A puzzle where nearly all the solutions to the across clues would be at home in a general knowledge quiz. This of course is not a problem if you have access to and don’t mind using Google which I needed to check 11, 18 and 23, although with the latter the cryptic is excellent, but I can’t find any reference to worms just nymphs. The remainder were all well clued so as to be gettable with just the parsing of 22 and the solution at 6 causing any problem. Both of these seem to me to be much too obscure. The down clues are more what we expect as long as you can remember who Mrs Bowes-Lyon was. I’m not quite sure how the answer fits the clue at 16 but it works cryptically and the original blogger has missed it out so it must be me. My LOI was 1dn and I must say I don’t like it. It’s a DD and I don’t think it works properly for either definition.  Grid watchers will have noted the large amount of black squares.

Although there are a couple of grumbles I enjoyed this with 13dn and the COD 25ac being my favourites

Prefer a 5 in 4 (6)

The Original blog by Twencelas where he has provide Wikipedia links for the across clues and Tees makes an appearance can be found by clicking this link http://www.fifteensquared.net/2015/02/07/independent-crossword-8829-by-tees-31-01-2015/

After yesterdays pleasant stroll through the gentle pastures of crossword land Monk today takes us to the cruciverbal equivalent of mountain climbing, well that’s how I saw it. After solving 1ac it all became steadily harder and it was only after sorting out the two long anagrams, 9ac and 23ac that things started to fall into place and even then answers were going in by definition only as some of the wordplay was just a bit too torturous or just unknown as in 8dn Norma a constellation and 4ac where I could only think of Bonzer, if only I had spotted the clever link between all the across clues but I didn’t so it was out with the word finder for the last few.

While nothing here is particularly obscure, 4ac maybe the exception if you are not up on your Australian slang, the clues take a fair bit of unravelling but give a lot of satisfaction once you have and just in case you haven’t there is always the Fifteensquared blog where Bertandjoyce explain it all except for the COD 5dn

Tough guy possibly viewed as a female? (4,3)

A very enjoyable IOS reprint, nothing very obscure, the Italian writer at 22ac, the singer at 10ac maybe and I cant say 21ac sprung readily to mind when thinking of TV drama’s  but with the checking letters in they were all readily gettable and easy enough to parse once written down.

As said over on Fifteensquared  it is very difficult to find much to say as its all so clearly clued that it just remains to pick a COD which is 8dn

Set of rules corruptly concocted and found to lack sanction ultimately (4,2,7)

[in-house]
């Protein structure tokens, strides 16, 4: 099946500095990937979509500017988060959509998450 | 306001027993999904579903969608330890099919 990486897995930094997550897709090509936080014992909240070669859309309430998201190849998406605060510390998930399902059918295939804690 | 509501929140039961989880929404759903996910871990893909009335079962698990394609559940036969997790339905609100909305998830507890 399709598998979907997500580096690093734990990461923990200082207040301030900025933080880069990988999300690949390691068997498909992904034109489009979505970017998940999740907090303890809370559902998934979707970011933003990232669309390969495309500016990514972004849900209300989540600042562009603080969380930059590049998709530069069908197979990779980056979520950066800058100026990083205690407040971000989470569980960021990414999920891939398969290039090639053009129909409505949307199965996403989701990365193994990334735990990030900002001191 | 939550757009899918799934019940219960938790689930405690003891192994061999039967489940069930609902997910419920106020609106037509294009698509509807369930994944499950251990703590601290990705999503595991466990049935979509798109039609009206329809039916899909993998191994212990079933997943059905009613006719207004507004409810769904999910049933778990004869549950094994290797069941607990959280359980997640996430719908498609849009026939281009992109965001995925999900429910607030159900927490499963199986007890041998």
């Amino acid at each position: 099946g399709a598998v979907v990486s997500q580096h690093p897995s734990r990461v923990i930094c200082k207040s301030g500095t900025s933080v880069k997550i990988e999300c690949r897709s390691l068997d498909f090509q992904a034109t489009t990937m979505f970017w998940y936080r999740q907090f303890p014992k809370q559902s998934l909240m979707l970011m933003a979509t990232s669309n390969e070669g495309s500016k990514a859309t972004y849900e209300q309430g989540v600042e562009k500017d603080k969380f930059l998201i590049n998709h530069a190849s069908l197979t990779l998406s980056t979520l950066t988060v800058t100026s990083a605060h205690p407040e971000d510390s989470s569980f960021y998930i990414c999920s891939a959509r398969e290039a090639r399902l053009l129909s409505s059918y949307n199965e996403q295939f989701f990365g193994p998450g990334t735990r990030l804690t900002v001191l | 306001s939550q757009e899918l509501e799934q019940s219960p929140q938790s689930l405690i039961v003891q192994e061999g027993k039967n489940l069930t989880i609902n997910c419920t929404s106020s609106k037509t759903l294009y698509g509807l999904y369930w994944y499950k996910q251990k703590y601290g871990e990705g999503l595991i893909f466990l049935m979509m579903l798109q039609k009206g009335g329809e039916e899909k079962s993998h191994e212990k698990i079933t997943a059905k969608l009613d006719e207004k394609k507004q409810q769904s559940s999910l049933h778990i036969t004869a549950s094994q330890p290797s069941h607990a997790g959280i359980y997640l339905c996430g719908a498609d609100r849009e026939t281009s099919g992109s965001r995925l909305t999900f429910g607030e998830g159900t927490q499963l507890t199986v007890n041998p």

It’s Good Friday and the sun is shining, you don’t want to be stuck inside wrestling with a too difficult crossword puzzle when you could be out and about adding to the chaos on the roads do you?  Well, we have a Saturday Prize Puzzle reprint which I found largely accessible and enjoyable even if some is hard to parse. Two in particular – 11dn Daisy?  which according to the Fifteensquared blog refers to a 1955 Disney film, and 14dn where we are expected to know that Posh Spice’s surname was/is Adams, both of these got snorts of derision from me, unlike 6dn and 17ac – both slang terms which I can imagine causing displeasure to some solvers. And then we get to 13ac, I worked out the anagram and checked it in the dictionary and bunged it in not understanding the rest of the clue which it seems is related to the Nina which I didn’t spot either. Best if you refer to Fifteensquared again for an explanation. 

I said at the beginning that I found it largely accessible, thats because I got stuck with 12dn having entered Berry at 12ac, a much better answer I think but wrong, and as I want to be outside adding to to the pollution and traffic problems I left it there.

COD well quite a few but I’m going with 17dn

Turn nose up at housework over and aver again (4-4)

An IOS reprint and a new setter which some, me included, found a bit tough. I do like a puzzle that I can get straight into it but no chance of that here because solving 1ac relies on first solving 17ac which fortunately wasn’t too difficult. The linked clue device was also used in 11ac/12ac, where again 12ac being a bit of a write-in worked just fine. But 14ac and 19ac, while I had solved their associated clues, they needed some outside assistance to solve. Quite a few went in unparsed – 6ac where “in the theatre” is a homophone indicator that was new to me,  1dn Sister = Twin hmm and both 23ac and 24ac where my lack of Latin left me scratching my head. 6dn was one of those clues that the setter goes to a great deal of trouble to concoct but with a few checking letters this solver just bunged the answer in.

As I said I found this quite difficult, whether that was just unfamiliarity with the setter’s style or my lack of French, Spanish and Latin I’m not sure. There were of course some good clues – 25ac was well constructed although the “Jack” part seems a bit contentious and 28ac also got ticks but for COD mainly because I like the word

15dn   Crazy drugs  (8)

Fifteensquared provides all the answers and explanations plus a few comments including one from the setter Click here